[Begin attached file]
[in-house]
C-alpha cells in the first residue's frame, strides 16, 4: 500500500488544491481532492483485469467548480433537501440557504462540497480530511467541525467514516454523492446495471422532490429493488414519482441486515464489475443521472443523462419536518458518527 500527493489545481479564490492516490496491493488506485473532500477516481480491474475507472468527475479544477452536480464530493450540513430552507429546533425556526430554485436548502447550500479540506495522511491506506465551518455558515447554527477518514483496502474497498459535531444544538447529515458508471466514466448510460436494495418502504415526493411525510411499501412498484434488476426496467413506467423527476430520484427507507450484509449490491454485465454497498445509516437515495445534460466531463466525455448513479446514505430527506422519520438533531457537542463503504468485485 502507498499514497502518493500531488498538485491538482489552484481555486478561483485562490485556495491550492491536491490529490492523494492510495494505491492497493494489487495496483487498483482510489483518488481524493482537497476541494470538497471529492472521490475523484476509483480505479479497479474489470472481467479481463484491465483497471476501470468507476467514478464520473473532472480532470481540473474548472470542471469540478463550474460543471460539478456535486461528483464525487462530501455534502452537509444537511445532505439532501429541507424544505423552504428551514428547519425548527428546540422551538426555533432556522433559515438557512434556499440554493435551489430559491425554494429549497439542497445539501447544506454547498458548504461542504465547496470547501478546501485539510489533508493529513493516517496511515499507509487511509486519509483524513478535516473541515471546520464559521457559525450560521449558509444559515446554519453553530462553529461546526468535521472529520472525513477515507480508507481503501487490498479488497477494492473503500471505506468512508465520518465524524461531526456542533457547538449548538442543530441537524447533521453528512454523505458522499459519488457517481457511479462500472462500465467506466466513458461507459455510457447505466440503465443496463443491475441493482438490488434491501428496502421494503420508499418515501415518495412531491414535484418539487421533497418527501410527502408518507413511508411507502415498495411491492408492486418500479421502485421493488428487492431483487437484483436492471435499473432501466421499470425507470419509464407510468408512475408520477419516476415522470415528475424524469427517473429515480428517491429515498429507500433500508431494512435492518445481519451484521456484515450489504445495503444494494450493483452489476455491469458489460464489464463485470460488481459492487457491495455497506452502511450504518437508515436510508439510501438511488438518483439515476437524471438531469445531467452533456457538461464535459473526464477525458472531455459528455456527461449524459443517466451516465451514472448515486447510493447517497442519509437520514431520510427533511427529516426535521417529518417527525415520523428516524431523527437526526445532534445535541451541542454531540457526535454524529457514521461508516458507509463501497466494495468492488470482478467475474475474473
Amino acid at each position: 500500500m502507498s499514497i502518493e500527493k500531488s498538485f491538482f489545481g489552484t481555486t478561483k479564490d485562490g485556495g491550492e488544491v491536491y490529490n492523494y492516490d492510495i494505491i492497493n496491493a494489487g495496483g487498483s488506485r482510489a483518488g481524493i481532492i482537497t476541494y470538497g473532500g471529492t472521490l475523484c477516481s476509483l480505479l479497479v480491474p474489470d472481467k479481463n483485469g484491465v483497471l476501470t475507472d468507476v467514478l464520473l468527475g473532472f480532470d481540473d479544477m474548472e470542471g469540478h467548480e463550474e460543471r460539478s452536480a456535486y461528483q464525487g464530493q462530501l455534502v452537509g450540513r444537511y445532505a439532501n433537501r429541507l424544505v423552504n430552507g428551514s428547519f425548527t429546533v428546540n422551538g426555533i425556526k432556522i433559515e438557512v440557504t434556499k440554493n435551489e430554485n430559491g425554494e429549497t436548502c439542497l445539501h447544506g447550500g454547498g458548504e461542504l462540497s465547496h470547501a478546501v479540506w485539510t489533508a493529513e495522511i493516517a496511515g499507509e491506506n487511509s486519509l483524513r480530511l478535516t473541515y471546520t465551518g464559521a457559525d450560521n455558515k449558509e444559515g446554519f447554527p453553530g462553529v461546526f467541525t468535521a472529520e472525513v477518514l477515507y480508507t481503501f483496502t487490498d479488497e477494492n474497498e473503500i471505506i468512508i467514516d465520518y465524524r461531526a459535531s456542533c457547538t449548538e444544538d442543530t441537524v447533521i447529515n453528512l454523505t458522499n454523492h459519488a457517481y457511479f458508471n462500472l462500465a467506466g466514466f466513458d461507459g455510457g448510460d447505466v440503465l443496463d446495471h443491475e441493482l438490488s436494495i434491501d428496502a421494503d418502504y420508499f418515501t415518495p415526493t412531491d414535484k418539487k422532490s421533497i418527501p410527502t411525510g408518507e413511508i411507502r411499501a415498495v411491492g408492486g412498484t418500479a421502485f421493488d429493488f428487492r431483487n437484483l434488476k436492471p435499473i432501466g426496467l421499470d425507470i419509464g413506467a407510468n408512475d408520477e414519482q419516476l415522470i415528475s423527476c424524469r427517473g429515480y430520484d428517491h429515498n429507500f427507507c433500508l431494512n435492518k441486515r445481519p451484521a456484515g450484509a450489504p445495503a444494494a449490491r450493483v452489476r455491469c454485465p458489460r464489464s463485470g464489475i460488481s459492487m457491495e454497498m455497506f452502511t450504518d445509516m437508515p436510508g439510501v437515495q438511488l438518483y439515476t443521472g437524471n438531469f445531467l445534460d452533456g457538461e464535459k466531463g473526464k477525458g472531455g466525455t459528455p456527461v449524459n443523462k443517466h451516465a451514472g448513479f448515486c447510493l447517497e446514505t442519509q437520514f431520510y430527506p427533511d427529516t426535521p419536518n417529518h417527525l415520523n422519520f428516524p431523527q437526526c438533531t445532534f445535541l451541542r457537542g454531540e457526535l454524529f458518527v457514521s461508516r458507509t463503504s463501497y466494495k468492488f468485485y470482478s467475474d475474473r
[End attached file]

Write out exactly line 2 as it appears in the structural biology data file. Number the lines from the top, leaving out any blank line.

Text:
C-alpha cells in the first residue's frame, strides 16, 4: 500500500488544491481532492483485469467548480433537501440557504462540497480530511467541525467514516454523492446495471422532490429493488414519482441486515464489475443521472443523462419536518458518527 500527493489545481479564490492516490496491493488506485473532500477516481480491474475507472468527475479544477452536480464530493450540513430552507429546533425556526430554485436548502447550500479540506495522511491506506465551518455558515447554527477518514483496502474497498459535531444544538447529515458508471466514466448510460436494495418502504415526493411525510411499501412498484434488476426496467413506467423527476430520484427507507450484509449490491454485465454497498445509516437515495445534460466531463466525455448513479446514505430527506422519520438533531457537542463503504468485485 502507498499514497502518493500531488498538485491538482489552484481555486478561483485562490485556495491550492491536491490529490492523494492510495494505491492497493494489487495496483487498483482510489483518488481524493482537497476541494470538497471529492472521490475523484476509483480505479479497479474489470472481467479481463484491465483497471476501470468507476467514478464520473473532472480532470481540473474548472470542471469540478463550474460543471460539478456535486461528483464525487462530501455534502452537509444537511445532505439532501429541507424544505423552504428551514428547519425548527428546540422551538426555533432556522433559515438557512434556499440554493435551489430559491425554494429549497439542497445539501447544506454547498458548504461542504465547496470547501478546501485539510489533508493529513493516517496511515499507509487511509486519509483524513478535516473541515471546520464559521457559525450560521449558509444559515446554519453553530462553529461546526468535521472529520472525513477515507480508507481503501487490498479488497477494492473503500471505506468512508465520518465524524461531526456542533457547538449548538442543530441537524447533521453528512454523505458522499459519488457517481457511479462500472462500465467506466466513458461507459455510457447505466440503465443496463443491475441493482438490488434491501428496502421494503420508499418515501415518495412531491414535484418539487421533497418527501410527502408518507413511508411507502415498495411491492408492486418500479421502485421493488428487492431483487437484483436492471435499473432501466421499470425507470419509464407510468408512475408520477419516476415522470415528475424524469427517473429515480428517491429515498429507500433500508431494512435492518445481519451484521456484515450489504445495503444494494450493483452489476455491469458489460464489464463485470460488481459492487457491495455497506452502511450504518437508515436510508439510501438511488438518483439515476437524471438531469445531467452533456457538461464535459473526464477525458472531455459528455456527461449524459443517466451516465451514472448515486447510493447517497442519509437520514431520510427533511427529516426535521417529518417527525415520523428516524431523527437526526445532534445535541451541542454531540457526535454524529457514521461508516458507509463501497466494495468492488470482478467475474475474473